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Up-regulation of the adrenomedullin system mediates hypotension and hypoaldosteronism induced by simulated microgravity

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We recently demonstrated that prolonged simulated microgravity (SMG) induced hypotension and hypoaldosteronism in rats, and gathered preliminary evidence for an involvement of circulating adrenomedullin (AM). Thus, we aimed to investigate whether short-term SMG elicits the same effects, and whether up-regulation of adrenal AM system plays a relevant role. Rats were exposed for 8 days to SMG in the form of hindlimb unweighting, and then, along with control animals, were given an intraperitoneal injection of AM22-52 and/or angiotensin-II (Ang-II) (100 nmoles/kg) or the saline vehicle. Systolic blood pressure (SBP) was measured by tail-cuff sphygmomanometry. The adrenal expression of AM was assayed by semiquantitative RT-PCR. The plasma concentrations of aldosterone (PAC) and AM, and adrenal AM content were measured by RIA. Short-term SMG induced significant decreases in SBP and PAC. Conversely, both the plasma and adrenal levels of AM, and adrenal AM mRNA were enhanced in SMG-exposed animals. The SMG-induced hypotension and hypoaldosteronism were reversed by AM22-52, an AM-receptor antagonist, thereby demonstrating a causal link between these effects and the up-regulation of AM system. SMG hampered SBP and PAC responses to Ang-II; the co-administration of AM22-52 restored these responses. These findings accord well with the known ability of AM to counteract the effects of Ang-II on both blood vessels and adrenocortical cells. Taken together, our findings allow us to conclude that up-regulation of the adrenal AM system i) occurs early and takes part in the adaptative changes occurring during SMG conditions; and ii) may account for both hypotension and hypoaldosteronism on returning to the normogravitational environment.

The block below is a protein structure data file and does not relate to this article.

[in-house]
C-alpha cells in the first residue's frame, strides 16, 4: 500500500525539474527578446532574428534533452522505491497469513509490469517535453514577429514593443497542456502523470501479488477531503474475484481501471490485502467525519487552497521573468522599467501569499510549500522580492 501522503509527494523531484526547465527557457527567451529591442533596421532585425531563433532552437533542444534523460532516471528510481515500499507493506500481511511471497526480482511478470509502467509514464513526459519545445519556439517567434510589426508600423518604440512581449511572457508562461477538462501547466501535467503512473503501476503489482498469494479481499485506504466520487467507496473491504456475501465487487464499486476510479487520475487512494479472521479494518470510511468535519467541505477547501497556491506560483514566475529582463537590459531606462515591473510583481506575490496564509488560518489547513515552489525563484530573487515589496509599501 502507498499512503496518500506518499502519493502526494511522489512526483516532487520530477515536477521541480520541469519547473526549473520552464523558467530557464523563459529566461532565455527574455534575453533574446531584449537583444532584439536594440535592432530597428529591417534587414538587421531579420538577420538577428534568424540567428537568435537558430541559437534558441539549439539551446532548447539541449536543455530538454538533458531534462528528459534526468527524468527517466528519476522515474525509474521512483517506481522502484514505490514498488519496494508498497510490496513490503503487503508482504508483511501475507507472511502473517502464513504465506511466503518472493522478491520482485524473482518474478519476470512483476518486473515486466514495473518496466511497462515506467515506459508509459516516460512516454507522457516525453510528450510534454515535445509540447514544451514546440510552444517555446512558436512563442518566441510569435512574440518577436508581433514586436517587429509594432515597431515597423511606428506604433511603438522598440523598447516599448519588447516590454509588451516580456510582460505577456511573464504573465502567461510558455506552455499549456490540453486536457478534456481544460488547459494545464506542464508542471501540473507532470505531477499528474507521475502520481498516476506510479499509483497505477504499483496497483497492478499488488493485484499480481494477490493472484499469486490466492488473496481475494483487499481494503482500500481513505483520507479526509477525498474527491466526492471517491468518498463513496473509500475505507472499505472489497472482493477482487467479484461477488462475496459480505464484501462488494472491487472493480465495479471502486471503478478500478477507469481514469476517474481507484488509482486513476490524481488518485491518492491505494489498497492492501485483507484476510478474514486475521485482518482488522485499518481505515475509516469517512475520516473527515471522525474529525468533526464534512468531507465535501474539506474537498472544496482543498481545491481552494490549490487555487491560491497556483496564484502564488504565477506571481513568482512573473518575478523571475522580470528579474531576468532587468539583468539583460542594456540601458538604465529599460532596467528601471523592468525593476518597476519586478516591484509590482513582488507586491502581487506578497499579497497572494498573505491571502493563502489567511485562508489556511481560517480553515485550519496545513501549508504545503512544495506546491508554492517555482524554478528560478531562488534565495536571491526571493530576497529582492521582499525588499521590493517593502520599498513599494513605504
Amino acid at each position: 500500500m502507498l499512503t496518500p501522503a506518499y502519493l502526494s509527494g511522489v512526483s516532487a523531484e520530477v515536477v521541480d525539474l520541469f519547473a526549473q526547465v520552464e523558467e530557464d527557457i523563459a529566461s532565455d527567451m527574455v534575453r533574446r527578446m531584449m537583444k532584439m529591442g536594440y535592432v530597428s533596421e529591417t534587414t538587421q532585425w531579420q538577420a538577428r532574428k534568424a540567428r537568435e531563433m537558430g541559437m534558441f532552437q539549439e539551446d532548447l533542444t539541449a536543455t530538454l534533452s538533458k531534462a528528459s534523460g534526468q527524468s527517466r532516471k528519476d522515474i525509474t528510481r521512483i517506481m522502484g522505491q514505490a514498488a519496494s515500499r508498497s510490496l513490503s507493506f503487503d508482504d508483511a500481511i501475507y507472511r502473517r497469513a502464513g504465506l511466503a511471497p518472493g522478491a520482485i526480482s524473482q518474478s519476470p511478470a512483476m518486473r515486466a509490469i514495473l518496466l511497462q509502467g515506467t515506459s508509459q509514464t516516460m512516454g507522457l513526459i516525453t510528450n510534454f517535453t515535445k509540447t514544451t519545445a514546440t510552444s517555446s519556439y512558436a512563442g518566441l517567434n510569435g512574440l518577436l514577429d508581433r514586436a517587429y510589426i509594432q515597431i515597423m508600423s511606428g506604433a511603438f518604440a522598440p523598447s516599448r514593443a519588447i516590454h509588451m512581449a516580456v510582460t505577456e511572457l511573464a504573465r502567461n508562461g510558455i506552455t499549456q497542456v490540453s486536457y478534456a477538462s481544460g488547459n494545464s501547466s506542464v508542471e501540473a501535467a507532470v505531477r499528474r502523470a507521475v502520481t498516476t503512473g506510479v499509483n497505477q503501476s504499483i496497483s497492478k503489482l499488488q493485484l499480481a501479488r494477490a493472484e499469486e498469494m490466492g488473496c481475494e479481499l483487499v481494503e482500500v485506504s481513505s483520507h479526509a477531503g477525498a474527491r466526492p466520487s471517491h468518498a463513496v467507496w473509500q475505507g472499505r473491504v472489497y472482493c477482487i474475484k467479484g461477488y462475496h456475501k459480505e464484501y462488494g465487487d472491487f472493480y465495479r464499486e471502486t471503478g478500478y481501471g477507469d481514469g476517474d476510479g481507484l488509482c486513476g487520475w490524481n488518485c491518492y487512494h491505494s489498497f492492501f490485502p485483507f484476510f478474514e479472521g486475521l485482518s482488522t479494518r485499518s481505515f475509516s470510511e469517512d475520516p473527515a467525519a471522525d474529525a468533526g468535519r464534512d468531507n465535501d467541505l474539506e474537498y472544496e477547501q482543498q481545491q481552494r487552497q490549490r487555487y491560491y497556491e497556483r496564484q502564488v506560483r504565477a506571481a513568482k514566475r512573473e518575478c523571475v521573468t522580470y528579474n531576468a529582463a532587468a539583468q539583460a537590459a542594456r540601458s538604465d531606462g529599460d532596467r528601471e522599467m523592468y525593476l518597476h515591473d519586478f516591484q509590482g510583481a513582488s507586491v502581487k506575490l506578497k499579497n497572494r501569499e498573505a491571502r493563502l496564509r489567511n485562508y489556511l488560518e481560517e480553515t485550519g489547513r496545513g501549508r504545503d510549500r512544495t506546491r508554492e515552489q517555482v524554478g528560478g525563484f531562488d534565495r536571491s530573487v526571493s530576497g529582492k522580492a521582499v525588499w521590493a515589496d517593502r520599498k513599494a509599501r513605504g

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Document Type: Research Article

Affiliations: Department of Human Anatomy and Physiology, Section of Anatomy, School of Medicine, University of Padua, I-35121 Padua, Italy

Publication date: April 1, 2004

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  • The International Journal of Molecular Medicine is a monthly, peer-reviewed journal devoted to the publication of high quality studies related to the molecular mechanisms of human disease. The journal welcomes research on all aspects of molecular and clinical research, ranging from biochemistry to immunology, pathology, genetics, human genomics, microbiology, molecular pathogenesis, molecular cardiology, molecular surgery and molecular psychology.

    The International Journal of Molecular Medicine aims to provide an insight for researchers within the community in regard to developing molecular tools and identifying molecular targets for the diagnosis and treatment of a diverse number of human diseases.
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